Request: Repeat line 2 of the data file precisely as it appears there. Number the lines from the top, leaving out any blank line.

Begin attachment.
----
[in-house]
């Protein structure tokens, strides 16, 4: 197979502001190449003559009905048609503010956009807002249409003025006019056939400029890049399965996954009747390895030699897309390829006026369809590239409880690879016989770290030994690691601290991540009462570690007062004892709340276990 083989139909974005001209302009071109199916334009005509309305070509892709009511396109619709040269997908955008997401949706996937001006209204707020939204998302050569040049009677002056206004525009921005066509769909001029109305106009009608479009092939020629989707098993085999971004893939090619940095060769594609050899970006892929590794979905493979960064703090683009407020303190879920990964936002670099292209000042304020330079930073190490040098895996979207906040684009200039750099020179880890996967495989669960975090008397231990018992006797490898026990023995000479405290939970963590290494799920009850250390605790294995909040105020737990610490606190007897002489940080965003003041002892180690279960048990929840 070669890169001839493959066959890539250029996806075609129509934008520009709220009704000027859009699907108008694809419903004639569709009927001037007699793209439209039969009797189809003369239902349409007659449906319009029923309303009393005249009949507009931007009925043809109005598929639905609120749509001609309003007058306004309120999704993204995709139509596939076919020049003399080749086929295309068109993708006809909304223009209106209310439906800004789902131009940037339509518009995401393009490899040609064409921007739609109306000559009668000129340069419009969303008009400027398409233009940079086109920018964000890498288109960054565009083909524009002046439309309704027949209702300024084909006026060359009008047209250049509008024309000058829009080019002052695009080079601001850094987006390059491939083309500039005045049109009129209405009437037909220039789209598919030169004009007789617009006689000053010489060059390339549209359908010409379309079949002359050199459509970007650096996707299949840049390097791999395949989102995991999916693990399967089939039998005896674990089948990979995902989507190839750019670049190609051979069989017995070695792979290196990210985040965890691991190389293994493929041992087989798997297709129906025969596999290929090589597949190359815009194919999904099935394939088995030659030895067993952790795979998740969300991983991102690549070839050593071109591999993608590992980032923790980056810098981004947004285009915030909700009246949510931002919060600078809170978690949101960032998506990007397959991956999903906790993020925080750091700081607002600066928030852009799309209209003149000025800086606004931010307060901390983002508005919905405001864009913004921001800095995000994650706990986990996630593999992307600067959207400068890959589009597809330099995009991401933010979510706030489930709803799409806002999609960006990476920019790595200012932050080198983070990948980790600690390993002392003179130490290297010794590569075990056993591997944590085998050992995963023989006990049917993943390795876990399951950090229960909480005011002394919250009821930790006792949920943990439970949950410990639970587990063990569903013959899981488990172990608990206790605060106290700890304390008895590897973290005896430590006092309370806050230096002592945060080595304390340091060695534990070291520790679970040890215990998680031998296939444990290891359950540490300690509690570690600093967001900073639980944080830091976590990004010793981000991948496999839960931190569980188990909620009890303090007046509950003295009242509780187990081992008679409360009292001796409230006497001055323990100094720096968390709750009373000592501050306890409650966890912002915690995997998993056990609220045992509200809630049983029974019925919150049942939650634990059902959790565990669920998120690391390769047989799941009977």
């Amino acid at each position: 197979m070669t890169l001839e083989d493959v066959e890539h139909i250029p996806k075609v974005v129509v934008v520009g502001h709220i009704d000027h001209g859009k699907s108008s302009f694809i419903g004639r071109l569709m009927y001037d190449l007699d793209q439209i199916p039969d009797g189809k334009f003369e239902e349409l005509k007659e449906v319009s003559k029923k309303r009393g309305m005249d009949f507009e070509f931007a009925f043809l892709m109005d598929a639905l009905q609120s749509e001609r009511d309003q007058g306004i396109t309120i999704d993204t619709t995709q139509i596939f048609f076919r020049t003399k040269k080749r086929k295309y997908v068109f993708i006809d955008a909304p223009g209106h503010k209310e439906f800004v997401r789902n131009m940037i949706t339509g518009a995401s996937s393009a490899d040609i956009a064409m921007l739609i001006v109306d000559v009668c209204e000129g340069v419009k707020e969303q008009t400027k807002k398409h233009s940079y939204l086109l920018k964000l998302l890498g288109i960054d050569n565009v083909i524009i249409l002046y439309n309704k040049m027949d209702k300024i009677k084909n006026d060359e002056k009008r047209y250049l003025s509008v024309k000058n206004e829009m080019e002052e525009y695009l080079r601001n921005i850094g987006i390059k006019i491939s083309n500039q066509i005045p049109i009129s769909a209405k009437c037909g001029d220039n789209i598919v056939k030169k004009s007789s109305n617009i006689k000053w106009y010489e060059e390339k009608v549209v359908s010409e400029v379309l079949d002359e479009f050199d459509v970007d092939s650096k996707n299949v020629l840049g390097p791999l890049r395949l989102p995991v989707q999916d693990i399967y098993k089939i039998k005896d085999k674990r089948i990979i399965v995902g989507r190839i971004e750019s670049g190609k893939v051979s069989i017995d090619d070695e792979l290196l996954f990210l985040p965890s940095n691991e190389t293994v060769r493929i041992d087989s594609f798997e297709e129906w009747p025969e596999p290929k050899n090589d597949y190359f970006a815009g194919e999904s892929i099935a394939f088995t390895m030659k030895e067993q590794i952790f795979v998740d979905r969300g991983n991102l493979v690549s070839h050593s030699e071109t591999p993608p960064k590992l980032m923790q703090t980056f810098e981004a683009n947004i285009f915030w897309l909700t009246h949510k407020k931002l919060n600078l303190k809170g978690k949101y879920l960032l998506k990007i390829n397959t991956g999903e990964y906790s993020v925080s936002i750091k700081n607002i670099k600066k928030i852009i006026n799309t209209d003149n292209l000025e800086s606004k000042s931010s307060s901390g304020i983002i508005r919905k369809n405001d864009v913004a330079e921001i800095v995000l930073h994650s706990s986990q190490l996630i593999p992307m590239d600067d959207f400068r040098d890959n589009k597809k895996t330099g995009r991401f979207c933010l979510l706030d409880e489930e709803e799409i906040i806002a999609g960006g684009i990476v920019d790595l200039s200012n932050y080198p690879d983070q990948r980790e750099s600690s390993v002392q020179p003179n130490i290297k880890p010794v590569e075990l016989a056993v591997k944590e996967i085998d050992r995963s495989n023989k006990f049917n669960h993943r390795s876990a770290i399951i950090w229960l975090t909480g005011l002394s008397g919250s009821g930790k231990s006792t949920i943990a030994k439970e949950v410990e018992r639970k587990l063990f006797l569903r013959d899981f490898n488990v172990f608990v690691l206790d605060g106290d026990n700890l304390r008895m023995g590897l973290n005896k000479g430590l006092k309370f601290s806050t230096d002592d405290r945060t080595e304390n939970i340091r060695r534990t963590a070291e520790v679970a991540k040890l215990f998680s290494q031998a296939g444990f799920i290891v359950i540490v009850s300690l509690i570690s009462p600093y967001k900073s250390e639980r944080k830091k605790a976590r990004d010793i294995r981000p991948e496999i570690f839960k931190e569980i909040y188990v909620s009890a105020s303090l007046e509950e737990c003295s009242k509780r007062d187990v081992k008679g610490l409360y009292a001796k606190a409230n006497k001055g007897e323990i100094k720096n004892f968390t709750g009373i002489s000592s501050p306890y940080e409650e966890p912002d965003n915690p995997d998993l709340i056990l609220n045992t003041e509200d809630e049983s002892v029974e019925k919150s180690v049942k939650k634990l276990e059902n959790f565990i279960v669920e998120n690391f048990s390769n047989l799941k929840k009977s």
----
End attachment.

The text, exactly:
């Protein structure tokens, strides 16, 4: 197979502001190449003559009905048609503010956009807002249409003025006019056939400029890049399965996954009747390895030699897309390829006026369809590239409880690879016989770290030994690691601290991540009462570690007062004892709340276990 083989139909974005001209302009071109199916334009005509309305070509892709009511396109619709040269997908955008997401949706996937001006209204707020939204998302050569040049009677002056206004525009921005066509769909001029109305106009009608479009092939020629989707098993085999971004893939090619940095060769594609050899970006892929590794979905493979960064703090683009407020303190879920990964936002670099292209000042304020330079930073190490040098895996979207906040684009200039750099020179880890996967495989669960975090008397231990018992006797490898026990023995000479405290939970963590290494799920009850250390605790294995909040105020737990610490606190007897002489940080965003003041002892180690279960048990929840 070669890169001839493959066959890539250029996806075609129509934008520009709220009704000027859009699907108008694809419903004639569709009927001037007699793209439209039969009797189809003369239902349409007659449906319009029923309303009393005249009949507009931007009925043809109005598929639905609120749509001609309003007058306004309120999704993204995709139509596939076919020049003399080749086929295309068109993708006809909304223009209106209310439906800004789902131009940037339509518009995401393009490899040609064409921007739609109306000559009668000129340069419009969303008009400027398409233009940079086109920018964000890498288109960054565009083909524009002046439309309704027949209702300024084909006026060359009008047209250049509008024309000058829009080019002052695009080079601001850094987006390059491939083309500039005045049109009129209405009437037909220039789209598919030169004009007789617009006689000053010489060059390339549209359908010409379309079949002359050199459509970007650096996707299949840049390097791999395949989102995991999916693990399967089939039998005896674990089948990979995902989507190839750019670049190609051979069989017995070695792979290196990210985040965890691991190389293994493929041992087989798997297709129906025969596999290929090589597949190359815009194919999904099935394939088995030659030895067993952790795979998740969300991983991102690549070839050593071109591999993608590992980032923790980056810098981004947004285009915030909700009246949510931002919060600078809170978690949101960032998506990007397959991956999903906790993020925080750091700081607002600066928030852009799309209209003149000025800086606004931010307060901390983002508005919905405001864009913004921001800095995000994650706990986990996630593999992307600067959207400068890959589009597809330099995009991401933010979510706030489930709803799409806002999609960006990476920019790595200012932050080198983070990948980790600690390993002392003179130490290297010794590569075990056993591997944590085998050992995963023989006990049917993943390795876990399951950090229960909480005011002394919250009821930790006792949920943990439970949950410990639970587990063990569903013959899981488990172990608990206790605060106290700890304390008895590897973290005896430590006092309370806050230096002592945060080595304390340091060695534990070291520790679970040890215990998680031998296939444990290891359950540490300690509690570690600093967001900073639980944080830091976590990004010793981000991948496999839960931190569980188990909620009890303090007046509950003295009242509780187990081992008679409360009292001796409230006497001055323990100094720096968390709750009373000592501050306890409650966890912002915690995997998993056990609220045992509200809630049983029974019925919150049942939650634990059902959790565990669920998120690391390769047989799941009977």